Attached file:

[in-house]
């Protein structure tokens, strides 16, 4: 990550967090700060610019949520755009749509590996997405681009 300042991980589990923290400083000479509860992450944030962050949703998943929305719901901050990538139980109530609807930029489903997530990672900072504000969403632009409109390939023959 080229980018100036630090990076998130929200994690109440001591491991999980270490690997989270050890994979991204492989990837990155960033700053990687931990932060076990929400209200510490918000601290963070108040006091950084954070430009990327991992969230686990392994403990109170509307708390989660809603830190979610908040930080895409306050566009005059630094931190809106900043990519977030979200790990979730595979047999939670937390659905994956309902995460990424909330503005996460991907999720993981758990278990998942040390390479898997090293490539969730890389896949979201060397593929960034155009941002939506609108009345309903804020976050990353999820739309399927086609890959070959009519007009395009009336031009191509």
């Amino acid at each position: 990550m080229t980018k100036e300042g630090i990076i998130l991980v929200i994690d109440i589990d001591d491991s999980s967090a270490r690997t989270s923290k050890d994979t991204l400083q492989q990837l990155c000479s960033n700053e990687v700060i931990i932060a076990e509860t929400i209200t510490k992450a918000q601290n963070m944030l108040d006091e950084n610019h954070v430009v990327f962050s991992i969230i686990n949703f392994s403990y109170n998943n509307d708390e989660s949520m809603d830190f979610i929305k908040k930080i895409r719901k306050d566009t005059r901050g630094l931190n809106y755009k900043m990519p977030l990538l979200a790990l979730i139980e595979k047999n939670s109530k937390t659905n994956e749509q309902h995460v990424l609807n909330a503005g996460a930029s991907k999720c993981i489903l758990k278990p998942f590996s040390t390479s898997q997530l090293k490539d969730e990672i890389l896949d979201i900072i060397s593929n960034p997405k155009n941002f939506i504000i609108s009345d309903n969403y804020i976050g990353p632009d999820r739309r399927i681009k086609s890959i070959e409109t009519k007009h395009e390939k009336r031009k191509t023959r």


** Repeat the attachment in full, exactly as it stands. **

[in-house]
């Protein structure tokens, strides 16, 4: 990550967090700060610019949520755009749509590996997405681009 300042991980589990923290400083000479509860992450944030962050949703998943929305719901901050990538139980109530609807930029489903997530990672900072504000969403632009409109390939023959 080229980018100036630090990076998130929200994690109440001591491991999980270490690997989270050890994979991204492989990837990155960033700053990687931990932060076990929400209200510490918000601290963070108040006091950084954070430009990327991992969230686990392994403990109170509307708390989660809603830190979610908040930080895409306050566009005059630094931190809106900043990519977030979200790990979730595979047999939670937390659905994956309902995460990424909330503005996460991907999720993981758990278990998942040390390479898997090293490539969730890389896949979201060397593929960034155009941002939506609108009345309903804020976050990353999820739309399927086609890959070959009519007009395009009336031009191509």
């Amino acid at each position: 990550m080229t980018k100036e300042g630090i990076i998130l991980v929200i994690d109440i589990d001591d491991s999980s967090a270490r690997t989270s923290k050890d994979t991204l400083q492989q990837l990155c000479s960033n700053e990687v700060i931990i932060a076990e509860t929400i209200t510490k992450a918000q601290n963070m944030l108040d006091e950084n610019h954070v430009v990327f962050s991992i969230i686990n949703f392994s403990y109170n998943n509307d708390e989660s949520m809603d830190f979610i929305k908040k930080i895409r719901k306050d566009t005059r901050g630094l931190n809106y755009k900043m990519p977030l990538l979200a790990l979730i139980e595979k047999n939670s109530k937390t659905n994956e749509q309902h995460v990424l609807n909330a503005g996460a930029s991907k999720c993981i489903l758990k278990p998942f590996s040390t390479s898997q997530l090293k490539d969730e990672i890389l896949d979201i900072i060397s593929n960034p997405k155009n941002f939506i504000i609108s009345d309903n969403y804020i976050g990353p632009d999820r739309r399927i681009k086609s890959i070959e409109t009519k007009h395009e390939k009336r031009k191509t023959r």